Despite being unable to meet with Bibi, Anjum said he met with her family, her lawyer and Christian leaders in Punjab.

Anjum arrived in Pakistan two weeks ago in an attempt to win the release of Bibi. He has also called for the protection of all minority groups living in Pakistan via meetings with with majority party politicians, opposition leaders and senior government officials.

Anjum’s efforts come amid several rallies involving Islamic religious leaders and political parties which have threatened violence against minorities if the blasphemy laws are amended. One member of the majority Pakistani People’s Party, Sherry Rehman, recently tabled legislation which would remove the death penalty for blaspheming Islam. However, right wing groups vow violence if any changes are made.

Escalating the tensions, one local Muslim cleric, Maulana Yousaf Qureshi, called for the murder of Asia Bibi and promised a reward of 500,000 rupees ($5,800) to those responsible for her death.

However, according to Anjum such threats are against Pakistani law. “In my recent meeting with Salman Tassir, the Governor of Punjab, I stressed the need for Pakistani authorities to detain those who make hate speech and death threats, such as made by Qureshi,” Anjum said.

Anjum stated that Qureshi has not been arrested and said, “the government should take a firm line with such incidents,” adding, “Article 506 of the Pakistan Penal Code prohibits threats to the life of another.

In recent days Anjum has held meetings with Shahbaz Bhatti, federal minister for minorities, Salman Tassir, Governor of Punjab, Zulfiqar Khosa, Senior Advisor to Chief Minister Punjab. He has also held discussions with the Javed Akhtar, Federal Secretary for Minorities, Dr Abdul Hasan Najmi, Law Secretary Punjab and Shoukat Ali, Home Department Special Secretary. He is also due to meet with the leader of the Pakistan Muslim League, a centrist political party in Pakistan.

Anjum told me that he has been co-ordinating his activities with the UK High Commision, saying “I will soon submit a report based on the case of Asia Bibi to the UK embassy and EU delegation in Islamabad.”

Christmas in Pakistan

Pakistan’s President Zardari expressed Christmas greetings to the Christian community there saying

I wish to felicitate the Christians across the globe particularly our Christian brothers and sisters in Pakistan on the auspicious occasion of Christmas.”

The president said, “Christmas is a time for festivity, celebration and rejoicing as well as a reminder to all of us of the message of Jesus Christ (May Allah be pleased with him) of love, forgiveness and brotherhood among the people.”

“We Muslims deeply revere Jesus Christ as one of the great messengers of Allah whose universal message of love for mankind holds great promise of peace and harmony in a world beset with strife, violence and militancy,” he added.

The president said, “The Christians living in Pakistan are a law abiding and loyal community and we are proud of their tremendous contributions to the advancement and development of the country.”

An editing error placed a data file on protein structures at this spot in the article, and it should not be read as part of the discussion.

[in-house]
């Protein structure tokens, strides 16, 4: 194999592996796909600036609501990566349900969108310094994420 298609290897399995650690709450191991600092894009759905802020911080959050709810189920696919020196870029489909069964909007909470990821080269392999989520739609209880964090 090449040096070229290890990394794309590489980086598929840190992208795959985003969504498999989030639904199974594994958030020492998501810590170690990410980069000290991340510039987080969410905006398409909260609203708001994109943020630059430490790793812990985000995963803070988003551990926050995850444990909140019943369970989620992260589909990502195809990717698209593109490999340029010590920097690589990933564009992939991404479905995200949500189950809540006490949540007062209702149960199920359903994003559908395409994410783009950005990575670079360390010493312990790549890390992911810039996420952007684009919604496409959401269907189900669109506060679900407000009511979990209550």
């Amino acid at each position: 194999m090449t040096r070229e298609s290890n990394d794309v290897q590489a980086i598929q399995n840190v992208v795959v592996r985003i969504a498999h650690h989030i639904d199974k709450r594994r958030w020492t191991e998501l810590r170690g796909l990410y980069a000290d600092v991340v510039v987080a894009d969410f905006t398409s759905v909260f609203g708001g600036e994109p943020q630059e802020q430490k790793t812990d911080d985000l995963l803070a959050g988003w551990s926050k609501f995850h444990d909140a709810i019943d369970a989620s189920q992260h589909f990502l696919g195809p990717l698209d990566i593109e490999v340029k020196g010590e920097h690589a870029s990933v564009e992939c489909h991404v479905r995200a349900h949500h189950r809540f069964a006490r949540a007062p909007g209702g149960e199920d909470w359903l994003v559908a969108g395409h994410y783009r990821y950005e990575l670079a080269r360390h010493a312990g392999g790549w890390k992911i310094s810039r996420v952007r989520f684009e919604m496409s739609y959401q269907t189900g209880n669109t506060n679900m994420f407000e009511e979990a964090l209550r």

“On this auspicious occasion I also wish to reiterate the commitment of the democratic Pakistan People’s Party to continue to fight along with our Christian brothers and sisters for the rights of all minorities and deprived people in the country for establishing a liberal and pluralistic society in Pakistan,” he added.

There has been violence in Pakistan today but this appears to be related to the ongoing war in Afghanistan.

According to this WaPo report, some Christians are wary but many are proceeding with Christmas plans and celebrations. Security concerns appear to be greater in some regions of the country.

Today in Pakistan: Muslims threaten violence if blasphemy laws changed

I spoke to British city councillor Raza Anjum about 10 hours ago who told me that right wing Muslim groups were preparing to rally against any changes in Pakistan’s blasphemy laws. He told me that the ruling party leaders had proposed changes in the laws which criminalize speaking against Muhammad. However, the opposition party is standing against any changes. Despite their opposition, Anjum was planning to meet with the opposition later in the day.

According to this article, the extremist groups did indeed rally, about 4000 people in three locations and threatened sustained protests and worse if the laws were amended. 

Pakistan has yet to execute anyone for blasphemy, but Bibi’s case has exposed the deep faultlines in the conservative country.

In the port city of Karachi, more than 2,000 people rallied against Rehman’s proposed draft bill and demanded the government give Bibi a severe punishment for insulting Prophet Mohammad.

Bibi was arrested in June 2009 after Muslim women labourers refused to drink from a bowl of water she was asked to fetch while out working in the fields.

Days later, the women complained that she made derogatory remarks about the Prophet Mohammed. Bibi was set upon by a mob, arrested by police and sentenced on November 8.

Leaders of JUI and radical Jamaat-e-Islami (JI) party warned that the government would “face a strong reaction if Bibi was pardoned.”

”The government should forget about amending the blasphemy law as any attempt in this regard will prove fatal,” a local religious leader Yahya Ludhianvi said.

For more on the Muslim protests, go here and here.